Jim Haemmerle, M.D., a Mayo Clinic Health System physician from
Menomonie, Wis., has been selected to ride on Donate Life Americas
One More Day float at the 123rd Annual Rose Parade® in
Pasadena, Calif., on January 2, 2012.
The Donate Life floats riders and floragraph honorees represent
millions of people touched by organ
and tissue donation. Riders must have a personal connection to
donation as the family member of a deceased organ, eye or tissue donor;
a living organ donor; or a recipient of an organ, tissue or cornea
Dr. Haemmerle, an orthopedic surgeon, has dedicated his career to
helping patients overcome illness and injury. But, in his mind, that
just wasnt enough. So, on Feb. 9, 2010, he donated his left kidney to
someone he had never met, a carpenter and farmer from rural Minnesota
who has four children.
It just felt like the right thing to do for a fellow human being, says Dr.
Haemmerle. Im grateful that my family and I have been blessed with
generally good health. Perhaps this was a way to express that gratitude.
But Dr. Haemmerle underestimated the ongoing positive impact the
donation would have on him. Ive gained much more from the experience
than Ive given, he says. Im aware every day that life is a precious
gift, and Im grateful for my health, my family and all of the
opportunities life offers. I hope I have many more years of good health,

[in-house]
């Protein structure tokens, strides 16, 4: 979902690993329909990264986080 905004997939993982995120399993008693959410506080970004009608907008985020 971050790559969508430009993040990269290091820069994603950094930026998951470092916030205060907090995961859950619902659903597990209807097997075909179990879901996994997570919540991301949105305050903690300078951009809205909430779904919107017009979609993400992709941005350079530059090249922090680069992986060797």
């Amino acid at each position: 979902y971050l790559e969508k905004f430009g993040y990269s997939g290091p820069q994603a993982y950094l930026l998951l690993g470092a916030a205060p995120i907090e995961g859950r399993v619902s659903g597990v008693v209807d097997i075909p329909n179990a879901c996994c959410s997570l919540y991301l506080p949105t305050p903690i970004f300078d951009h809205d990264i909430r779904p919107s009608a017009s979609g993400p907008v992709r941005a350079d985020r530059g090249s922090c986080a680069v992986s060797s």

and I hope my left kidney will outlive me.
Dr. Haemmerle will join 28 other riders from across the nation on this
years float, the organizations ninth entry in the parade. The float is
inspired by floral clocks and clock towers from around the world. Six
enormous floral timepieces will be adorned with 72 memorial floragraphs,
floral portraits of deceased donors whose gifts gave life and time to
others. A rose dedication garden honors more than 3,000 people
worldwide, with each rose bearing a vial with a personal message
honoring a loved one. Anchoring the float is a 33-foot clock tower with
an animated sun/moon dial — a reminder to make each passing day count.
More than 110,000 Americans and their families await lifesaving organ
transplants. Every year, hundreds of thousands of people need donated
tissue to prevent or cure blindness, heal burns or save limbs. Millions
more benefit from blood donations.
Mayo Clinic has one of the largest and most experienced transplant
practices in the United States, with campuses in Minnesota, Arizona
and Florida. With a legacy of quality and excellent outcomes, more than
200 doctors in transplant medicine and surgery perform about 1,400
transplants a year. For more information, visit www.mayoclinic.org/transplant.
Donate Life is a not-for-profit alliance of local affiliates and
national organizations dedicated to inspiring all people to donate life
through organ, eye and tissue donation. Donate Life and Mayo
Clinic hope that anyone who has not yet registered will be inspired by
Donate Lifes float to join the 100 million Americans who have checked
Yes for donation when applying for or renewing their drivers license
or identification card. A person can sign up as an organ, eye and tissue
donor by visiting www.donatelife.net.
About Mayo Clinic
Clinic is a nonprofit worldwide leader in medical care,
research, and education for people from all walks of life. For more
information, visit www.mayoclinic.org/about/